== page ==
Tuesday, February 2, 2010

How to be growth minded in a fixed minded world

I don't read self-help books. Lord knows I probably should, but every time I see a title that promises to make me the person I've always wanted to be, it just seems full of common sense stuff that some great writer has made sound like psychological genius.

But this book is different. I'm not kidding.

If you are a parent, a teacher, a coach, an employee or a manager, you will gain SOMETHING from “Mindset: The New Psychology of Success”.

Authored by Carol Dweck, Ph.D. (here is the place where I could list all her credential gobbldegook, but it really doesn't matter), the book starts out by explaining the two basic mindsets in our world: fixed and growth (though each of us can in fact be a little of both). What follows is an amazing exploration into nearly every facet of the human mind - easy to read, fascinating to follow, difficult to put down.

I first heard about this book from a friend of mine, Steve Jones. He sent me an excellent summary that I have yet to replicate in my explanations of the book to others, so with respect to him, I paraphrase his words now:

"In “Mindset: The New Psychology of Success”, Dweck says that the mindset we have about ourselves goes a long way toward determining the extent to which we reach our potential. Some of us have a "fixed" mindset, believing that our talents in a certain area are relatively fixed... they won't change. For instance, I might think I am a good critical thinker, but a lousy swimmer. Others have a more "incremental" mindset, believing that our talents in a certain area are fairly malleable. For instance, I might think that I am a slow runner, but I know that I can get faster if I work at it.

The intriguing part of Dweck's work is that she has shown that people's (to include kids') behavior is dependent upon their mindset. If we have a fixed mindset, we tend to seek out those things we are good at (because they are affirming) and run away from things that are challenging (because they threaten to "expose" us as not very talented). Because I think I am a good critical thinker, I spend all my time reading because it is rewarding. And, because I am convinced that I am a lousy swimmer, I never go swimming. (Notice how this is somewhat self-fulfilling... if I never go swimming, I never get good at it!) Challenges are viewed as threatening... things to be avoided.

On the other hand, if we have an incremental mindset, everything changes. Challenges are not things to be avoided... they just indicate those areas where I need to work harder. I know that I can get faster as a runner if I work at it, so I work at it until I get better. That is also self-fulfilling, as I act in ways that make my belief come true.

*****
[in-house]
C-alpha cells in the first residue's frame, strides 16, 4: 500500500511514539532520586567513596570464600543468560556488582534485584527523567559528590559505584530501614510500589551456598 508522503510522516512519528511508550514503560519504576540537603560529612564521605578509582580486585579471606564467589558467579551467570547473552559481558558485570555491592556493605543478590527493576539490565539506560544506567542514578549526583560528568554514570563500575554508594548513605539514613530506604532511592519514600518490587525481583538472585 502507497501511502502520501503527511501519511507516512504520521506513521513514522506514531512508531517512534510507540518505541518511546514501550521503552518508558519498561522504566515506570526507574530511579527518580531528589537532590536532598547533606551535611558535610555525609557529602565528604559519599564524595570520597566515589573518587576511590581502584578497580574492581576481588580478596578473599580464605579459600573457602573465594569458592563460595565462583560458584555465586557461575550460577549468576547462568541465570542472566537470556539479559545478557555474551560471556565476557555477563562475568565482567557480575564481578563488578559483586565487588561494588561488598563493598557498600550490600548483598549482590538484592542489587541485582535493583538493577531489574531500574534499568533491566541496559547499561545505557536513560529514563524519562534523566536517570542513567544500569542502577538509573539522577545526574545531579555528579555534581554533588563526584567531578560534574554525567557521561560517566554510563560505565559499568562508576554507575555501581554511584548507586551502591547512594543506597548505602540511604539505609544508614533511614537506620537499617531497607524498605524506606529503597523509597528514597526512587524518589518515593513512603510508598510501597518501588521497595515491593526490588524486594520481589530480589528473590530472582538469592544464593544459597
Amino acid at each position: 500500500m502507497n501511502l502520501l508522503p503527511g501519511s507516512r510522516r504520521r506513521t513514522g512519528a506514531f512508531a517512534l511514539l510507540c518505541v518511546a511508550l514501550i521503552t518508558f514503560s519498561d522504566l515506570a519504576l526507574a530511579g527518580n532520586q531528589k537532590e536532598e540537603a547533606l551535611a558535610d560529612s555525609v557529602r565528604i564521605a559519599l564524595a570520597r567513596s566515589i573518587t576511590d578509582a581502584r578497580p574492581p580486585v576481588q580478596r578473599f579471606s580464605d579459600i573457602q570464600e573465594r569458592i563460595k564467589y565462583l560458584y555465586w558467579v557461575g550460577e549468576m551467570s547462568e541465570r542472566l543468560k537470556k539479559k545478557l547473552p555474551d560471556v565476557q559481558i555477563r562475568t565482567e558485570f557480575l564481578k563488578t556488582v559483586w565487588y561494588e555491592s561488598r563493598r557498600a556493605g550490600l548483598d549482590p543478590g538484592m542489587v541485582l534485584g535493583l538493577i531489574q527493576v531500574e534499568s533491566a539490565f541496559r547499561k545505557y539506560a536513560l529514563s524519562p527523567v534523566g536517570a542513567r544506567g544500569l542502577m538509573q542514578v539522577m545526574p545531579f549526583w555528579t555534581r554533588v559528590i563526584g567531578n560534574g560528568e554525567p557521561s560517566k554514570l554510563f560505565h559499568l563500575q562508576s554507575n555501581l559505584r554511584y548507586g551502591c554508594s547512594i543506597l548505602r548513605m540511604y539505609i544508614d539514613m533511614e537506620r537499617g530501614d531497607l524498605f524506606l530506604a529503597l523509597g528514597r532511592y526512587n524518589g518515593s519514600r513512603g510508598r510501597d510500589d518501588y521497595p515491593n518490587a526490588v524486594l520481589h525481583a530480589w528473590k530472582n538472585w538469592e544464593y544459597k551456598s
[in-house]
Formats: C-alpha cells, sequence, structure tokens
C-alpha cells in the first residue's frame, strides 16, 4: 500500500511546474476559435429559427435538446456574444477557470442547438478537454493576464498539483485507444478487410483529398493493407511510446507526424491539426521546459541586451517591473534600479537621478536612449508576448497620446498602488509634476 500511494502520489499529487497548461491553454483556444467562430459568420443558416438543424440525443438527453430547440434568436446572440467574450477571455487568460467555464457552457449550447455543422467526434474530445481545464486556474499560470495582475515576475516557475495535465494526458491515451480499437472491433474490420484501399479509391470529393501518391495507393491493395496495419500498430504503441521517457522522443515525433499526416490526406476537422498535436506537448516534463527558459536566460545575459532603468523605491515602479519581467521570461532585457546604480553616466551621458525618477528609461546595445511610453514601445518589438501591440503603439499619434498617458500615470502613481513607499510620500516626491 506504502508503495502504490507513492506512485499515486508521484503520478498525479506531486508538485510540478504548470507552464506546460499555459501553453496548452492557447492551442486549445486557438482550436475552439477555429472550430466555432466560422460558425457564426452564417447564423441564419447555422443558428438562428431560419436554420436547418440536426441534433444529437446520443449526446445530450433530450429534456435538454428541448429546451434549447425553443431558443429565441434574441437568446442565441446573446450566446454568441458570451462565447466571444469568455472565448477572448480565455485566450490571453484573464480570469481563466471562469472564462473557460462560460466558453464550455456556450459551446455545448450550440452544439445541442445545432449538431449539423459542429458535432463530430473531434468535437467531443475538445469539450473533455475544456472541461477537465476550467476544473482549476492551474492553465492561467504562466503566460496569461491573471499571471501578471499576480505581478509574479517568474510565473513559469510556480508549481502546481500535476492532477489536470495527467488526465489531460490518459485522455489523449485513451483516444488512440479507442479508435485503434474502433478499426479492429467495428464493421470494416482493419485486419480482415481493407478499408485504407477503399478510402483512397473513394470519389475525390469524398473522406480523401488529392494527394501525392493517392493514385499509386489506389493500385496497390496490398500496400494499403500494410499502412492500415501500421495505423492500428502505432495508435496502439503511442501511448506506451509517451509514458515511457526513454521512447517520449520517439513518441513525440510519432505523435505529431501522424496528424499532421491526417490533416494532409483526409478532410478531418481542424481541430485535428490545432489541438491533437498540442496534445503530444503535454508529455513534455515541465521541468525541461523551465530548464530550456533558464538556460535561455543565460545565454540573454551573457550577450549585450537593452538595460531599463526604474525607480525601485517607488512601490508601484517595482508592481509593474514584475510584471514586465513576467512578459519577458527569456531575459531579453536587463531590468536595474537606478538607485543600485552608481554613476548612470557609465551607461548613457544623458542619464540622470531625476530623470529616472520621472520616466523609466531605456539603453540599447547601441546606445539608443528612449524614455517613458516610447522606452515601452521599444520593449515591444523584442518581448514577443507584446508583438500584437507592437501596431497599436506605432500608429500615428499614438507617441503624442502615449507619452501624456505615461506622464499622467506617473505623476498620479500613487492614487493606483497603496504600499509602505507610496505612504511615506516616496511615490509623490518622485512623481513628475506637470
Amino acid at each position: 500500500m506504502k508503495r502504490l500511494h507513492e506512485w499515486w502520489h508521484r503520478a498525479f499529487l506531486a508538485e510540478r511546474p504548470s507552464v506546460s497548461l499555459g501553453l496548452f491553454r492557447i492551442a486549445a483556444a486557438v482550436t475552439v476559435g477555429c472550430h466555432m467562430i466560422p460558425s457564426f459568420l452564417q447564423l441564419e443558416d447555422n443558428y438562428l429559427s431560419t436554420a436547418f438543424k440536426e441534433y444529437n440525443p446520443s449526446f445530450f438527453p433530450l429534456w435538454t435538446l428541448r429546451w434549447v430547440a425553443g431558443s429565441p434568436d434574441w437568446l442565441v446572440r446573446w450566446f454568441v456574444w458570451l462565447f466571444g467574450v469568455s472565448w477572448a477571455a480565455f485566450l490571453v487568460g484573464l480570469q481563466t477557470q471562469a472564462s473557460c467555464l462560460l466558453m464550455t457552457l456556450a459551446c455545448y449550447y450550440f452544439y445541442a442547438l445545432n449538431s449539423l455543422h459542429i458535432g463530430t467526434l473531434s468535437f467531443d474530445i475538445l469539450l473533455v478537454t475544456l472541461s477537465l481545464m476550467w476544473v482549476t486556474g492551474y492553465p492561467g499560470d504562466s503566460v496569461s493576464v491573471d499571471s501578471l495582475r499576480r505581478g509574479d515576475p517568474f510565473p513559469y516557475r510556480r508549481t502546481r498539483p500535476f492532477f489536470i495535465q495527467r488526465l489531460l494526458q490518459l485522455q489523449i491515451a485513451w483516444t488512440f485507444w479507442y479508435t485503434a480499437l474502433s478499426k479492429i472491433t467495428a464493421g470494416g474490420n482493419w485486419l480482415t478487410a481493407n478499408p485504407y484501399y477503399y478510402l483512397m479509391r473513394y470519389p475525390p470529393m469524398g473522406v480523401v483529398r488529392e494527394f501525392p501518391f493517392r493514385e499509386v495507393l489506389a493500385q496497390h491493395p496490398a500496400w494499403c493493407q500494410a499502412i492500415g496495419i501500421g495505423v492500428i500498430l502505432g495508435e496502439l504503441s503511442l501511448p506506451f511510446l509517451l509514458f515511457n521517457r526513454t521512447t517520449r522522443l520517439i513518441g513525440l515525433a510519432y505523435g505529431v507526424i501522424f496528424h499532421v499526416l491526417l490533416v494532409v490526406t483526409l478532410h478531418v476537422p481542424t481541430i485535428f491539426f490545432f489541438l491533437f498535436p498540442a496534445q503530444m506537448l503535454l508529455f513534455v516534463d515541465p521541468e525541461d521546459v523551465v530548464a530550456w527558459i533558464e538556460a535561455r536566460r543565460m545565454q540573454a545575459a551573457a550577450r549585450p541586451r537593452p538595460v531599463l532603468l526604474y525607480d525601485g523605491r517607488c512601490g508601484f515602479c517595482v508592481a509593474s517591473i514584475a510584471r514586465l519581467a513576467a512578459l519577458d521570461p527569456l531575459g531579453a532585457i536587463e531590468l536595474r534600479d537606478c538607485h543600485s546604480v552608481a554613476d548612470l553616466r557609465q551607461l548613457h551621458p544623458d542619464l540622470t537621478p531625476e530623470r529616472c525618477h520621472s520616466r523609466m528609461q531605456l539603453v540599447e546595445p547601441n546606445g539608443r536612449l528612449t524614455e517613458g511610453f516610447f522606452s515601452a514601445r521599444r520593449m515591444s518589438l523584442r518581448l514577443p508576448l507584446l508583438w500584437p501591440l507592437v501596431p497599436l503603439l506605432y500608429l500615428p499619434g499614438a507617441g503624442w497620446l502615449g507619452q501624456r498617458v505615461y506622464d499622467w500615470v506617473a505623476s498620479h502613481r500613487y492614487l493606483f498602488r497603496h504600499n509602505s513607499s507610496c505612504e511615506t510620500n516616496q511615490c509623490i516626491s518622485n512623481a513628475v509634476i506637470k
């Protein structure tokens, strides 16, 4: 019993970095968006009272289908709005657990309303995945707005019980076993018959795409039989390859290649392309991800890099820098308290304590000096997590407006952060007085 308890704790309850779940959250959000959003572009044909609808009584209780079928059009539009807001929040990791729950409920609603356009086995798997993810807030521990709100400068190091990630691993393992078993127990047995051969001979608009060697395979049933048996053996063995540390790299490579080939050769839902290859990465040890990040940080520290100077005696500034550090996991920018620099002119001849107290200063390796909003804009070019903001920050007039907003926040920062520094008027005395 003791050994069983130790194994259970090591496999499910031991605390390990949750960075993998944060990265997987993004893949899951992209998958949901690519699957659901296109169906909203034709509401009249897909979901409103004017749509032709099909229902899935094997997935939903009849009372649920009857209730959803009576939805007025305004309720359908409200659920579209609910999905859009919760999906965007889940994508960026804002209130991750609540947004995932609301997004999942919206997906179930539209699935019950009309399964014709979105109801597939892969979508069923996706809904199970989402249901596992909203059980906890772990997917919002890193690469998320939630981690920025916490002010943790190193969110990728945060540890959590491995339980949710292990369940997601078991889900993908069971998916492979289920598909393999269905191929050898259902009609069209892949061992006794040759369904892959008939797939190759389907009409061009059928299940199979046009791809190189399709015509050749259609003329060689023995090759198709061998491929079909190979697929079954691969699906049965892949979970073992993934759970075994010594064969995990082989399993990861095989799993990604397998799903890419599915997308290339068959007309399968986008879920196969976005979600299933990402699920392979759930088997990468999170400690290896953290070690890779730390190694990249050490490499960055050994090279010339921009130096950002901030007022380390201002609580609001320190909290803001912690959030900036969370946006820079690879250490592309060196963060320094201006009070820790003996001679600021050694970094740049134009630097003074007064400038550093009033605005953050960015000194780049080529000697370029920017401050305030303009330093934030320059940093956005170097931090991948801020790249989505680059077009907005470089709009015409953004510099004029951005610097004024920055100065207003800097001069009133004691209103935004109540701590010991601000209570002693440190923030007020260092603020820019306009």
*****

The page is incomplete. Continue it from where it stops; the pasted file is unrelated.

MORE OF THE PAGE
So, Dweck argues that we need to help our kids adopt an incremental mindset... especially about the challenges they face in school. One way she says we can do this is by praising our kids for their effort ("Wow, you put a lot of work into that timeline, and it really turned out great!") rather than for their talent ("Wow, you sure are smart... your timeline turned out great!"). That sounds trivial, but it is an important distinction. So often, our kids get messages that their talent is what makes them who they are."

Steve's explanation targets children only because that was the discussion we were having. But Dweck gives equal time to the mindsets of athletes, leaders, relationships, teachers and coaches. As a parent who has an athlete, works for a living, is in a relationship and deals with teachers and coaches, every chapter gave me new insights into the benefits of a growth mindset in every single aspect of my life.

And ironically, a few weeks after my discussion with Steve, a good friend of mine and teacher in District 150 mentioned in a casual discussion that he had just read a book that had changed his life. Yep, same book. He is definitely a growth-minded individual to begin with, and his goal is to teach Dweck's methods to his students in order to give them the tools to succeed in learning and life in a growth-minded way. However, he seems to be encountering much resistance from the District along the way. Go figure.

In addition to this book, Dweck is the mastermind behind the Brainology program, which helps middle school and high school students gain confidence and motivation to learn by teaching them about the brain, how to strengthen it, and how to apply brain-friendly study skills. When implemented in schools, it has completely transformed how kids think and has improved their mindsets tenfold. I believe this program would be invaluable to any school, but especially the floundering District 150, maybe via some sort of grant or perhaps divine intervention.

I urge you to check out the Brainology website, and for God's sake, buy “Mindset: The New Psychology of Success”. I guarantee that not only will it change how YOU think, you will be hard pressed NOT to try to change other people's mindsets as well.

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